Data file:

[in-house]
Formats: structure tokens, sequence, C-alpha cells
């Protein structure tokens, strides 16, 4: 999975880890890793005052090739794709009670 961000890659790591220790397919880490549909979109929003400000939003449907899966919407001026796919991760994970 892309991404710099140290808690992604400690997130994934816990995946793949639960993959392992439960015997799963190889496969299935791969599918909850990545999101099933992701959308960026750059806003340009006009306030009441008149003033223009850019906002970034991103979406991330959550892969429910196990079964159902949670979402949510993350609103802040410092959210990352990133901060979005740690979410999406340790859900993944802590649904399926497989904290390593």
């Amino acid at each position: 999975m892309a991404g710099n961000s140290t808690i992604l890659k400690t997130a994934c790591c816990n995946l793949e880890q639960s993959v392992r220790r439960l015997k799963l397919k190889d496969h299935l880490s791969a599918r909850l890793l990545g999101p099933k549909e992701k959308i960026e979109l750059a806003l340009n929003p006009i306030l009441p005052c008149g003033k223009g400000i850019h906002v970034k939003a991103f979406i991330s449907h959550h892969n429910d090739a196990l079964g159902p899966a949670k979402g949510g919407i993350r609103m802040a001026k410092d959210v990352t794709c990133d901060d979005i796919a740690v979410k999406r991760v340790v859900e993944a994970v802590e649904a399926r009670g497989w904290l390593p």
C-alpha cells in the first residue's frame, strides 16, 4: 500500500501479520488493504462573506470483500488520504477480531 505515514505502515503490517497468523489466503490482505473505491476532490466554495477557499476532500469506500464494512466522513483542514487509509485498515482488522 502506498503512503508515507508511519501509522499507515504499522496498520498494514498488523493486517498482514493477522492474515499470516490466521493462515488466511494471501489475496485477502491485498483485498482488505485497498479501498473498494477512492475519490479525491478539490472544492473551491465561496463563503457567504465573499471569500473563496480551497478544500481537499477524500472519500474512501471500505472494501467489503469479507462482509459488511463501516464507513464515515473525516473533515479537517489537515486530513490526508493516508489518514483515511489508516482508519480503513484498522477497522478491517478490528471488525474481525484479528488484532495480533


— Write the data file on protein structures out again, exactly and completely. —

[in-house]
Formats: structure tokens, sequence, C-alpha cells
């Protein structure tokens, strides 16, 4: 999975880890890793005052090739794709009670 961000890659790591220790397919880490549909979109929003400000939003449907899966919407001026796919991760994970 892309991404710099140290808690992604400690997130994934816990995946793949639960993959392992439960015997799963190889496969299935791969599918909850990545999101099933992701959308960026750059806003340009006009306030009441008149003033223009850019906002970034991103979406991330959550892969429910196990079964159902949670979402949510993350609103802040410092959210990352990133901060979005740690979410999406340790859900993944802590649904399926497989904290390593």
């Amino acid at each position: 999975m892309a991404g710099n961000s140290t808690i992604l890659k400690t997130a994934c790591c816990n995946l793949e880890q639960s993959v392992r220790r439960l015997k799963l397919k190889d496969h299935l880490s791969a599918r909850l890793l990545g999101p099933k549909e992701k959308i960026e979109l750059a806003l340009n929003p006009i306030l009441p005052c008149g003033k223009g400000i850019h906002v970034k939003a991103f979406i991330s449907h959550h892969n429910d090739a196990l079964g159902p899966a949670k979402g949510g919407i993350r609103m802040a001026k410092d959210v990352t794709c990133d901060d979005i796919a740690v979410k999406r991760v340790v859900e993944a994970v802590e649904a399926r009670g497989w904290l390593p």
C-alpha cells in the first residue's frame, strides 16, 4: 500500500501479520488493504462573506470483500488520504477480531 505515514505502515503490517497468523489466503490482505473505491476532490466554495477557499476532500469506500464494512466522513483542514487509509485498515482488522 502506498503512503508515507508511519501509522499507515504499522496498520498494514498488523493486517498482514493477522492474515499470516490466521493462515488466511494471501489475496485477502491485498483485498482488505485497498479501498473498494477512492475519490479525491478539490472544492473551491465561496463563503457567504465573499471569500473563496480551497478544500481537499477524500472519500474512501471500505472494501467489503469479507462482509459488511463501516464507513464515515473525516473533515479537517489537515486530513490526508493516508489518514483515511489508516482508519480503513484498522477497522478491517478490528471488525474481525484479528488484532495480533